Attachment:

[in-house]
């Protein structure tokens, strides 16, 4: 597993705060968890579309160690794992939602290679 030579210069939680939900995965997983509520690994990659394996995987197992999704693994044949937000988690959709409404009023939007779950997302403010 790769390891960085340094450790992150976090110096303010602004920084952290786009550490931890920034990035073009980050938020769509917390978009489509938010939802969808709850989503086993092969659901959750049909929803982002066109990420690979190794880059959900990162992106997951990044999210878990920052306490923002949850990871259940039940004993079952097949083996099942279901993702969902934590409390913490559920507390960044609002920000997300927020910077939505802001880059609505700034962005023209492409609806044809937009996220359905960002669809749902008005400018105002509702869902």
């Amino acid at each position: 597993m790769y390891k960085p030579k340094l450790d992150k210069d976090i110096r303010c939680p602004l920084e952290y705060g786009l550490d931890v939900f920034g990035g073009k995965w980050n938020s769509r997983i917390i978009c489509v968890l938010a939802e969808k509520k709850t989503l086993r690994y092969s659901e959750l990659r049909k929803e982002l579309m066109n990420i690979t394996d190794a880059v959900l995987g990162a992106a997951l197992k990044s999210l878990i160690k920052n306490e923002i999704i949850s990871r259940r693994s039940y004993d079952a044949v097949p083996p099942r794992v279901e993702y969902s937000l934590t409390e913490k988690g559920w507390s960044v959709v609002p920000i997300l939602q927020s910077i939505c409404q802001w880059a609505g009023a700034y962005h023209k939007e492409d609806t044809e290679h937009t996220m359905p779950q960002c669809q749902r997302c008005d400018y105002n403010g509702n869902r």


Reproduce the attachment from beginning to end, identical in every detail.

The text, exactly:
[in-house]
């Protein structure tokens, strides 16, 4: 597993705060968890579309160690794992939602290679 030579210069939680939900995965997983509520690994990659394996995987197992999704693994044949937000988690959709409404009023939007779950997302403010 790769390891960085340094450790992150976090110096303010602004920084952290786009550490931890920034990035073009980050938020769509917390978009489509938010939802969808709850989503086993092969659901959750049909929803982002066109990420690979190794880059959900990162992106997951990044999210878990920052306490923002949850990871259940039940004993079952097949083996099942279901993702969902934590409390913490559920507390960044609002920000997300927020910077939505802001880059609505700034962005023209492409609806044809937009996220359905960002669809749902008005400018105002509702869902």
């Amino acid at each position: 597993m790769y390891k960085p030579k340094l450790d992150k210069d976090i110096r303010c939680p602004l920084e952290y705060g786009l550490d931890v939900f920034g990035g073009k995965w980050n938020s769509r997983i917390i978009c489509v968890l938010a939802e969808k509520k709850t989503l086993r690994y092969s659901e959750l990659r049909k929803e982002l579309m066109n990420i690979t394996d190794a880059v959900l995987g990162a992106a997951l197992k990044s999210l878990i160690k920052n306490e923002i999704i949850s990871r259940r693994s039940y004993d079952a044949v097949p083996p099942r794992v279901e993702y969902s937000l934590t409390e913490k988690g559920w507390s960044v959709v609002p920000i997300l939602q927020s910077i939505c409404q802001w880059a609505g009023a700034y962005h023209k939007e492409d609806t044809e290679h937009t996220m359905p779950q960002c669809q749902r997302c008005d400018y105002n403010g509702n869902r």